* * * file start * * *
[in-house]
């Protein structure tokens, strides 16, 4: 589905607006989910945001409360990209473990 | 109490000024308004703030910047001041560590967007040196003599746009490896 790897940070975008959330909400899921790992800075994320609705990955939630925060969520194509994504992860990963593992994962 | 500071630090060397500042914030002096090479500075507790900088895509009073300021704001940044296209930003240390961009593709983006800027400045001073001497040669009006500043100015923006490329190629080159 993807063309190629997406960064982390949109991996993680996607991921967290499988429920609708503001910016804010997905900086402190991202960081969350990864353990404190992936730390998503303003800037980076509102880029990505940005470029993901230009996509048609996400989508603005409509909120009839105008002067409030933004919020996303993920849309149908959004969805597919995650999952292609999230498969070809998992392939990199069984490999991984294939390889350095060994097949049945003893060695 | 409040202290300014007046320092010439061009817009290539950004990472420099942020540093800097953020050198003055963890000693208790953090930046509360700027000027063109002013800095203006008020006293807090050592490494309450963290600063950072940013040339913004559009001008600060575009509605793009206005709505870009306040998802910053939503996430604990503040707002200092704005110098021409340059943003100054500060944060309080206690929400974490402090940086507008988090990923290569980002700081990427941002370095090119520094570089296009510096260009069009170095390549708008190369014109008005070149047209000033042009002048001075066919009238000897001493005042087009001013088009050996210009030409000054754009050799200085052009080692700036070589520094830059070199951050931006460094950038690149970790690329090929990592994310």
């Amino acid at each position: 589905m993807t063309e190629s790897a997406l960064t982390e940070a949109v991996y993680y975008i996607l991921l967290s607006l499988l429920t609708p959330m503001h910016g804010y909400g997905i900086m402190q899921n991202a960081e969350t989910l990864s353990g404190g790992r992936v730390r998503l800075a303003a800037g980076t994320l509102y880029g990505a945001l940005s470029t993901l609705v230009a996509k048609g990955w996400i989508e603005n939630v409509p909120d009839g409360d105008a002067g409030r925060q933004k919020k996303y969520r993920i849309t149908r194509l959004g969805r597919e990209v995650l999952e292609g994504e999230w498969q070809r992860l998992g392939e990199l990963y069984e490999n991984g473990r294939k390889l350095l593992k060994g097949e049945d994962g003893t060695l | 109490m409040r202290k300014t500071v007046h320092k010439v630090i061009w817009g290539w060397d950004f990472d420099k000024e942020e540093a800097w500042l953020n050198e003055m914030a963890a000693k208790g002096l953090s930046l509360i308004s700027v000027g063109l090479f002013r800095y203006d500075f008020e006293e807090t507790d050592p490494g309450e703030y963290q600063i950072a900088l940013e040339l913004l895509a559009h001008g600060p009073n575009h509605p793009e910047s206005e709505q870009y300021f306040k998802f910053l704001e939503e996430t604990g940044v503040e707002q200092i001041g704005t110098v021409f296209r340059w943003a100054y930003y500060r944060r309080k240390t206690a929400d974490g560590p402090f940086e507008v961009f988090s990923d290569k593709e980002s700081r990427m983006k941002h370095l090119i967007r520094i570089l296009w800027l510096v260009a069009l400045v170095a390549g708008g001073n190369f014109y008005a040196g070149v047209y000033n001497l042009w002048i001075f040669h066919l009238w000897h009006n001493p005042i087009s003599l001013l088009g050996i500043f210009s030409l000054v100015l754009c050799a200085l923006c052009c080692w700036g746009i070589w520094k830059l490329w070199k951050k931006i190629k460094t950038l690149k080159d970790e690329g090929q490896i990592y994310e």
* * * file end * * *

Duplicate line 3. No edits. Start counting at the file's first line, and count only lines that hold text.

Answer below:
């Amino acid at each position: 589905m993807t063309e190629s790897a997406l960064t982390e940070a949109v991996y993680y975008i996607l991921l967290s607006l499988l429920t609708p959330m503001h910016g804010y909400g997905i900086m402190q899921n991202a960081e969350t989910l990864s353990g404190g790992r992936v730390r998503l800075a303003a800037g980076t994320l509102y880029g990505a945001l940005s470029t993901l609705v230009a996509k048609g990955w996400i989508e603005n939630v409509p909120d009839g409360d105008a002067g409030r925060q933004k919020k996303y969520r993920i849309t149908r194509l959004g969805r597919e990209v995650l999952e292609g994504e999230w498969q070809r992860l998992g392939e990199l990963y069984e490999n991984g473990r294939k390889l350095l593992k060994g097949e049945d994962g003893t060695l | 109490m409040r202290k300014t500071v007046h320092k010439v630090i061009w817009g290539w060397d950004f990472d420099k000024e942020e540093a800097w500042l953020n050198e003055m914030a963890a000693k208790g002096l953090s930046l509360i308004s700027v000027g063109l090479f002013r800095y203006d500075f008020e006293e807090t507790d050592p490494g309450e703030y963290q600063i950072a900088l940013e040339l913004l895509a559009h001008g600060p009073n575009h509605p793009e910047s206005e709505q870009y300021f306040k998802f910053l704001e939503e996430t604990g940044v503040e707002q200092i001041g704005t110098v021409f296209r340059w943003a100054y930003y500060r944060r309080k240390t206690a929400d974490g560590p402090f940086e507008v961009f988090s990923d290569k593709e980002s700081r990427m983006k941002h370095l090119i967007r520094i570089l296009w800027l510096v260009a069009l400045v170095a390549g708008g001073n190369f014109y008005a040196g070149v047209y000033n001497l042009w002048i001075f040669h066919l009238w000897h009006n001493p005042i087009s003599l001013l088009g050996i500043f210009s030409l000054v100015l754009c050799a200085l923006c052009c080692w700036g746009i070589w520094k830059l490329w070199k951050k931006i190629k460094t950038l690149k080159d970790e690329g090929q490896i990592y994310e």